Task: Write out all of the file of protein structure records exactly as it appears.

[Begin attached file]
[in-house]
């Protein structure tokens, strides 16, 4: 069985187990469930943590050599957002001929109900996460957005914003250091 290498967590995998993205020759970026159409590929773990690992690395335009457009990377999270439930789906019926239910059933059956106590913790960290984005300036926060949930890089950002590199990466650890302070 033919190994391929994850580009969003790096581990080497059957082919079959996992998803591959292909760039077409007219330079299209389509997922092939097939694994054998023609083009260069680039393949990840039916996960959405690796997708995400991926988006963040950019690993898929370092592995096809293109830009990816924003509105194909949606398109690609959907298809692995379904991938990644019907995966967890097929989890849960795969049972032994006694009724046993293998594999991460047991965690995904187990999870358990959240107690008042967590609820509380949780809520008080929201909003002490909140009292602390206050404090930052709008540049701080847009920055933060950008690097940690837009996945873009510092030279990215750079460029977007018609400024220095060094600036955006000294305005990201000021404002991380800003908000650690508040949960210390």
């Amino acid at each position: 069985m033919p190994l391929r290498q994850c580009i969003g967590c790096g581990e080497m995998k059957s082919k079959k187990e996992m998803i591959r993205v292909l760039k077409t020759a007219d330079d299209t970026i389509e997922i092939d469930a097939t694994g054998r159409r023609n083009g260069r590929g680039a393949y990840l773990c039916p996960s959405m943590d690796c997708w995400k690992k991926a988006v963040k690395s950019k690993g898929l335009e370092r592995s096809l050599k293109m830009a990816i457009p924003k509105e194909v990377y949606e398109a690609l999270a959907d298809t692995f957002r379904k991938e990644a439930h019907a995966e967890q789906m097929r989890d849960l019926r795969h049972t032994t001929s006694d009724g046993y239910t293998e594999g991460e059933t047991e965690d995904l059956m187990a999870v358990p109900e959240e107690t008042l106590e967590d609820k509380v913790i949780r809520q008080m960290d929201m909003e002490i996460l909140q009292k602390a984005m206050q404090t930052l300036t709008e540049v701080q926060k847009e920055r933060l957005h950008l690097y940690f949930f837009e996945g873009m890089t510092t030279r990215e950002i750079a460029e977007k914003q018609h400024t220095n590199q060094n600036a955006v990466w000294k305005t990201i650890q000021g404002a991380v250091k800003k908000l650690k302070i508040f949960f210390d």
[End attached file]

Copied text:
[in-house]
């Protein structure tokens, strides 16, 4: 069985187990469930943590050599957002001929109900996460957005914003250091 290498967590995998993205020759970026159409590929773990690992690395335009457009990377999270439930789906019926239910059933059956106590913790960290984005300036926060949930890089950002590199990466650890302070 033919190994391929994850580009969003790096581990080497059957082919079959996992998803591959292909760039077409007219330079299209389509997922092939097939694994054998023609083009260069680039393949990840039916996960959405690796997708995400991926988006963040950019690993898929370092592995096809293109830009990816924003509105194909949606398109690609959907298809692995379904991938990644019907995966967890097929989890849960795969049972032994006694009724046993293998594999991460047991965690995904187990999870358990959240107690008042967590609820509380949780809520008080929201909003002490909140009292602390206050404090930052709008540049701080847009920055933060950008690097940690837009996945873009510092030279990215750079460029977007018609400024220095060094600036955006000294305005990201000021404002991380800003908000650690508040949960210390």
């Amino acid at each position: 069985m033919p190994l391929r290498q994850c580009i969003g967590c790096g581990e080497m995998k059957s082919k079959k187990e996992m998803i591959r993205v292909l760039k077409t020759a007219d330079d299209t970026i389509e997922i092939d469930a097939t694994g054998r159409r023609n083009g260069r590929g680039a393949y990840l773990c039916p996960s959405m943590d690796c997708w995400k690992k991926a988006v963040k690395s950019k690993g898929l335009e370092r592995s096809l050599k293109m830009a990816i457009p924003k509105e194909v990377y949606e398109a690609l999270a959907d298809t692995f957002r379904k991938e990644a439930h019907a995966e967890q789906m097929r989890d849960l019926r795969h049972t032994t001929s006694d009724g046993y239910t293998e594999g991460e059933t047991e965690d995904l059956m187990a999870v358990p109900e959240e107690t008042l106590e967590d609820k509380v913790i949780r809520q008080m960290d929201m909003e002490i996460l909140q009292k602390a984005m206050q404090t930052l300036t709008e540049v701080q926060k847009e920055r933060l957005h950008l690097y940690f949930f837009e996945g873009m890089t510092t030279r990215e950002i750079a460029e977007k914003q018609h400024t220095n590199q060094n600036a955006v990466w000294k305005t990201i650890q000021g404002a991380v250091k800003k908000l650690k302070i508040f949960f210390d």